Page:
Why Data Science is so important for building Retail 3.0

Consider the following scenarios:

  • A supermarket that provides personalized offers to each of its customers not only through digital channels, but automatically during the checkout transaction, increasing sales, shopping visits and customer retention.
  • A collaborative marketing portal where partners create content and promotions for different customer segments, measuring the effectiveness of each action and each channel.
  • A new distribution model that provides a real-time view of the movement of inventory from production to the dock for delivery to the store and achieves significant cost savings by accelerating the distribution cycle, reducing inventory and creating new efficiencies at the store level.
  • A cutting-edge system that makes customer data actionable and automatically creates comprehensive behavioral customer segmentations and achieves improved ROI by integrating traditional product category management with customer category management.
  • Time- and location-based mobile marketing services capable of delivering a lunchtime promotion to a customer’s mobile phone a mile away from the store at noon – the system then switches to delivering marketing promotions based on where the customer is in the store.
  • And imagine what happens when you start connecting these seemingly disparate parts, when you start exploiting the synergies that can be created throughout the supply chain, both in product efficiency and in marketing efficiency – all with the individual customer as the focus.

Congratulations! You have just imagined what Retail 3.0 is.

It is worth a kind of historical retrospective. After all, if we are entering the era of Retail 3.0, it means that we are going through Retail 1.0 and 2.0. So let’s understand a little more about this evolution.

When did the story begin?

Retail 1.0 began exactly on September 11, 1916, when Clarence Saunders opened the first Piggly Wiggly store in Memphis, Tennessee, and started the self-service revolution.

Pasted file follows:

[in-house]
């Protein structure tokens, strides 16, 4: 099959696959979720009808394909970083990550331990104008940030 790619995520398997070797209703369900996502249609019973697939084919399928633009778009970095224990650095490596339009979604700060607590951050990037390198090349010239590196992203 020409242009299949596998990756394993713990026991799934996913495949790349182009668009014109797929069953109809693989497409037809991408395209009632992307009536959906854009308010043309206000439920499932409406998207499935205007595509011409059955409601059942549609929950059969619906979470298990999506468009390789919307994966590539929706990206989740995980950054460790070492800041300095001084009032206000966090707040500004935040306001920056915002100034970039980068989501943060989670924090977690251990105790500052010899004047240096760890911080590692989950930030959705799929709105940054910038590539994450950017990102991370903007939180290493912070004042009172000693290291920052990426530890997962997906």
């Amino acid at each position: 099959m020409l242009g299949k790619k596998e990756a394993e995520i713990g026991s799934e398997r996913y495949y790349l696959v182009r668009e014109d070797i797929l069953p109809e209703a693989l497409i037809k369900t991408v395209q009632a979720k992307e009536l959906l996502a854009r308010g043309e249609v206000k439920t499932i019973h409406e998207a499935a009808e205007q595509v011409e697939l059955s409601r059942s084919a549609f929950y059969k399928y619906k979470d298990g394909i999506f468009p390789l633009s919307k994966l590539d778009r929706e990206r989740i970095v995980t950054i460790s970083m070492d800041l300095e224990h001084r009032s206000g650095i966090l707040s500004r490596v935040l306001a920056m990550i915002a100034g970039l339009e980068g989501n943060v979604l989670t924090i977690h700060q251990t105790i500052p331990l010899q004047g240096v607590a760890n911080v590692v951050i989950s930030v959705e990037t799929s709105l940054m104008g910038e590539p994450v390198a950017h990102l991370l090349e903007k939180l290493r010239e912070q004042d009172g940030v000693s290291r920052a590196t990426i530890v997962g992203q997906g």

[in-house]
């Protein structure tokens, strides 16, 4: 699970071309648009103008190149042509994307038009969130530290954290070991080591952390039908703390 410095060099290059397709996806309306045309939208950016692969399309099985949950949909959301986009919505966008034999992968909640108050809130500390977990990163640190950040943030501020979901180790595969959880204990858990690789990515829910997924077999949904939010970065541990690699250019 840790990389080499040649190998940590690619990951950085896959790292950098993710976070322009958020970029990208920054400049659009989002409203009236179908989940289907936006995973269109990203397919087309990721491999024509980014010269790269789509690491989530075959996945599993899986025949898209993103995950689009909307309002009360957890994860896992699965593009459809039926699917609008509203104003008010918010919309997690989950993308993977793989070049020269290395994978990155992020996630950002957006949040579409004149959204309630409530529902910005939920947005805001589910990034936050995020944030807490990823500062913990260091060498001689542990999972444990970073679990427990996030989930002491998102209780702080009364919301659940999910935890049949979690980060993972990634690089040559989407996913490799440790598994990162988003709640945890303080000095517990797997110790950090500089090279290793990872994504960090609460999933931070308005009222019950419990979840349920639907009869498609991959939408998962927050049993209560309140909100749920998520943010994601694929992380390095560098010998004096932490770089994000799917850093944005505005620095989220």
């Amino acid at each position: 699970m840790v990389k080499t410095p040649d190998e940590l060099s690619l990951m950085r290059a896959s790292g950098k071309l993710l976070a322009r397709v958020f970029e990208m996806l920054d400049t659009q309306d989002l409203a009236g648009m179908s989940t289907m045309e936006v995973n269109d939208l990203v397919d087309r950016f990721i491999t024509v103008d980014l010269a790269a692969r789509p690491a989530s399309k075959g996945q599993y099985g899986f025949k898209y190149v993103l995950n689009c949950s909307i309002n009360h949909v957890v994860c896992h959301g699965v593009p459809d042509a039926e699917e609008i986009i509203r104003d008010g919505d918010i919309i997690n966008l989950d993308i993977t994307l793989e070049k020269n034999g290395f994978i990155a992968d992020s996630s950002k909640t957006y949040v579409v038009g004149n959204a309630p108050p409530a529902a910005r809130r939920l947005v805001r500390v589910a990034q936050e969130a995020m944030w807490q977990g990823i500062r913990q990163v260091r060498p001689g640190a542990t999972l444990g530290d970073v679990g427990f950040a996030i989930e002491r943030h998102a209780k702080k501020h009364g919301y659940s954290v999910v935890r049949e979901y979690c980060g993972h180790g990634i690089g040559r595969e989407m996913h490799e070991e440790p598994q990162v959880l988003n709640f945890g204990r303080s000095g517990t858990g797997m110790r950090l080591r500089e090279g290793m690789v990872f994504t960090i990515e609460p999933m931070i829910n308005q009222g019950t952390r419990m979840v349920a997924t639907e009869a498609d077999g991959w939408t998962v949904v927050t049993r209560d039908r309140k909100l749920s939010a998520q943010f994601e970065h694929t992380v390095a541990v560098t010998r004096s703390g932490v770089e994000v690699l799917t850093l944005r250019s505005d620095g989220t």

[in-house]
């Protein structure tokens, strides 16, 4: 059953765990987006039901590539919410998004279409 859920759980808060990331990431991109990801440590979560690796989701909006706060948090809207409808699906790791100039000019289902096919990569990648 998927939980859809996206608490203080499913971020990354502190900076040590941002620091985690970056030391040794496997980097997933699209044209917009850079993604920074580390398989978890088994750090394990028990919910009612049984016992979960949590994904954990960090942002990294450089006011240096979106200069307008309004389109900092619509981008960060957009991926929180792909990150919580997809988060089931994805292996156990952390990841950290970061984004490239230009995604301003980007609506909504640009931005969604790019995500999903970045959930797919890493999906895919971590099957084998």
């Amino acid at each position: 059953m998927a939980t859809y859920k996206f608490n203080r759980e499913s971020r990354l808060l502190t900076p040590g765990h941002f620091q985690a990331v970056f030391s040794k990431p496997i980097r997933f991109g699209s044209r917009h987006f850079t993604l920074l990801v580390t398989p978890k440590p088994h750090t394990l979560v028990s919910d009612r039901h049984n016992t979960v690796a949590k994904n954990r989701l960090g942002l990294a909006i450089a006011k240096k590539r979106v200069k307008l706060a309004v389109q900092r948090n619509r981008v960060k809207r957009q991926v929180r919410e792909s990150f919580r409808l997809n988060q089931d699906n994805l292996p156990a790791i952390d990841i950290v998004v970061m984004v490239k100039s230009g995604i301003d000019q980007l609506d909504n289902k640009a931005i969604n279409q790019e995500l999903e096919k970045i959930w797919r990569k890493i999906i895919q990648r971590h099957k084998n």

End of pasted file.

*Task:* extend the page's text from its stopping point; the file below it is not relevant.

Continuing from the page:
Simply put, he was able to convince a large distributor, Shanks, Phillips & Co, with whom he had other business partnerships, to build a store with exposed shelves so that people could see the goods and their prices, move freely under guidance and independently transport the products to the till. . So, it does not differ much from the current supermarket. In just over ten years, the distributor has opened more than 2,500 supermarkets in the United States based on the idea of ​​self-service. Walmart pioneered the concept and took the idea even further by introducing “One Stop” stores – a store that could offer all types of goods/products under one roof.

second phase

Retail 2.0 was the era of e-commerce retail, buying and selling goods online using a digital experience platform to transfer money and data to facilitate the transactions involved. Technology and the Internet were real disruptors because together they completely transformed sales/buying models. This is how we saw how Amazon transformed from just an online bookstore into the world’s largest e-commerce platform in the shortest possible time. This was only possible with the use of the most advanced technologies and an efficient global supply chain.

In e-commerce, the focus is on customer experience management as an element that can change the balance of business. From the late 1990s to the present, the concepts of multi-channel and multi-channel have become increasingly popular.

Go offline or online, go offline + online

The line between offline and online is becoming more and more blurred. And this has pushed the world towards Retail 3.0, characterized by the continuous interweaving of the physical and digital worlds. The new ecosystem is essentially a mix of brick-and-mortar stores and e-commerce platforms with a focus on managing the customer experience on their digital journey.

The fact is that this implies that there are no longer any differences between the physical and digital identity of consumers. Likewise, buying trends and customer experience seem to have become much more similar, regardless of the interaction channel. Now they are more and more consistent and personalized.

The approach strategy therefore ceases to be related to the interaction channel and begins to focus on the customer. There is no longer an abstract customer buying journey and it becomes important to know the specific buying journey of each customer. Therefore, the effectiveness of the approach will depend solely on how willing we are to use disciplines such as Data Analytics and Data Science/Engineering.

The numbers are impressive. When it comes to the retail niche, according to the experiences of the consulting firm Expert, having information about who your customer is and how they behave can result in an increase in sales between 30% and 50%.

Even when it comes to mass retail, where the battle is mostly in the discount arena and where every penny counts, data-driven initiatives have shown a growth rate of more than 3%. And that’s something that was previously unheard of, according to Stacey Widlitz, president of SW Retail Advisors, analyzing Target’s sales growth — 3.4% — compared to its competitors. He drew attention to the fact that marketers using data analytics are winning the war for consumer preferences.

In the next article, we will delve a little deeper into the key technologies of Retail 3.0. Until then.

Leave a Reply

Your email address will not be published. Required fields are marked *